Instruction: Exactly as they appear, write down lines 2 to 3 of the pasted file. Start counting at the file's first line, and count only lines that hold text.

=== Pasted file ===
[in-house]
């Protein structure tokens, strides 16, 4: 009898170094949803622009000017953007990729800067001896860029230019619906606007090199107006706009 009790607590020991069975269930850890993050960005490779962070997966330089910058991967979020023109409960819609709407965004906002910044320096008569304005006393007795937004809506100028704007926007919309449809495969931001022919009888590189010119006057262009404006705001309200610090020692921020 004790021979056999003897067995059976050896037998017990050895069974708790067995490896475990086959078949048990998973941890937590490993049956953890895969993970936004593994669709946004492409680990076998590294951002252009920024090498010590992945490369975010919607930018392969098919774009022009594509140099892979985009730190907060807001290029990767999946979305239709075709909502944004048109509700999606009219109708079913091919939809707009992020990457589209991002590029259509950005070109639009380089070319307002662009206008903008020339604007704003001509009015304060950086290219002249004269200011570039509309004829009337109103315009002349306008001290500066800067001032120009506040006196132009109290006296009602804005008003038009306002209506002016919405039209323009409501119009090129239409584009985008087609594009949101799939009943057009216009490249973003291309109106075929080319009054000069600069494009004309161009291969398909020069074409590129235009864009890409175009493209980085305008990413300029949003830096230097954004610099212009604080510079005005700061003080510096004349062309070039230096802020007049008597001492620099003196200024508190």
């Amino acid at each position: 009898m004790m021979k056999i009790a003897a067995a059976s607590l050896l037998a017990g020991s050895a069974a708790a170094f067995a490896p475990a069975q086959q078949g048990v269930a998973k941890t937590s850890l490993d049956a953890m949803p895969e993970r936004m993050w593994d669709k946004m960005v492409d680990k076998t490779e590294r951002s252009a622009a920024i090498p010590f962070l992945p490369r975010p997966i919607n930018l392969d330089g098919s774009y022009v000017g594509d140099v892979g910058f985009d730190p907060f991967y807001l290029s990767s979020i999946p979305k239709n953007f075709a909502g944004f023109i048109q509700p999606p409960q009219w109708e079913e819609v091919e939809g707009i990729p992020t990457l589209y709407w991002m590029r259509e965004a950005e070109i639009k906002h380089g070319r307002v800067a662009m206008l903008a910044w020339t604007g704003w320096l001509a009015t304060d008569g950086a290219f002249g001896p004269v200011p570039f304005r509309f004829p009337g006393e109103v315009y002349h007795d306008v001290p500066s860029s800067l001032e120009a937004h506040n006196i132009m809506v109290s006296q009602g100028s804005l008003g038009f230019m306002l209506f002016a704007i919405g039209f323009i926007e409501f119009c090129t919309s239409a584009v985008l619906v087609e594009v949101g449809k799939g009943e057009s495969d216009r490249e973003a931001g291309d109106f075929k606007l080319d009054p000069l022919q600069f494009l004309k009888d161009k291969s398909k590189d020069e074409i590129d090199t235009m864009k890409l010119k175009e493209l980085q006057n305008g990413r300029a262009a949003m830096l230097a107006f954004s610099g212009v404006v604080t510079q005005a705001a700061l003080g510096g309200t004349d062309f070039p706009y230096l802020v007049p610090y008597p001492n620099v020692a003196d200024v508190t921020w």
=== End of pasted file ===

């Protein structure tokens, strides 16, 4: 009898170094949803622009000017953007990729800067001896860029230019619906606007090199107006706009 009790607590020991069975269930850890993050960005490779962070997966330089910058991967979020023109409960819609709407965004906002910044320096008569304005006393007795937004809506100028704007926007919309449809495969931001022919009888590189010119006057262009404006705001309200610090020692921020 004790021979056999003897067995059976050896037998017990050895069974708790067995490896475990086959078949048990998973941890937590490993049956953890895969993970936004593994669709946004492409680990076998590294951002252009920024090498010590992945490369975010919607930018392969098919774009022009594509140099892979985009730190907060807001290029990767999946979305239709075709909502944004048109509700999606009219109708079913091919939809707009992020990457589209991002590029259509950005070109639009380089070319307002662009206008903008020339604007704003001509009015304060950086290219002249004269200011570039509309004829009337109103315009002349306008001290500066800067001032120009506040006196132009109290006296009602804005008003038009306002209506002016919405039209323009409501119009090129239409584009985008087609594009949101799939009943057009216009490249973003291309109106075929080319009054000069600069494009004309161009291969398909020069074409590129235009864009890409175009493209980085305008990413300029949003830096230097954004610099212009604080510079005005700061003080510096004349062309070039230096802020007049008597001492620099003196200024508190």
């Amino acid at each position: 009898m004790m021979k056999i009790a003897a067995a059976s607590l050896l037998a017990g020991s050895a069974a708790a170094f067995a490896p475990a069975q086959q078949g048990v269930a998973k941890t937590s850890l490993d049956a953890m949803p895969e993970r936004m993050w593994d669709k946004m960005v492409d680990k076998t490779e590294r951002s252009a622009a920024i090498p010590f962070l992945p490369r975010p997966i919607n930018l392969d330089g098919s774009y022009v000017g594509d140099v892979g910058f985009d730190p907060f991967y807001l290029s990767s979020i999946p979305k239709n953007f075709a909502g944004f023109i048109q509700p999606p409960q009219w109708e079913e819609v091919e939809g707009i990729p992020t990457l589209y709407w991002m590029r259509e965004a950005e070109i639009k906002h380089g070319r307002v800067a662009m206008l903008a910044w020339t604007g704003w320096l001509a009015t304060d008569g950086a290219f002249g001896p004269v200011p570039f304005r509309f004829p009337g006393e109103v315009y002349h007795d306008v001290p500066s860029s800067l001032e120009a937004h506040n006196i132009m809506v109290s006296q009602g100028s804005l008003g038009f230019m306002l209506f002016a704007i919405g039209f323009i926007e409501f119009c090129t919309s239409a584009v985008l619906v087609e594009v949101g449809k799939g009943e057009s495969d216009r490249e973003a931001g291309d109106f075929k606007l080319d009054p000069l022919q600069f494009l004309k009888d161009k291969s398909k590189d020069e074409i590129d090199t235009m864009k890409l010119k175009e493209l980085q006057n305008g990413r300029a262009a949003m830096l230097a107006f954004s610099g212009v404006v604080t510079q005005a705001a700061l003080g510096g309200t004349d062309f070039p706009y230096l802020v007049p610090y008597p001492n620099v020692a003196d200024v508190t921020w």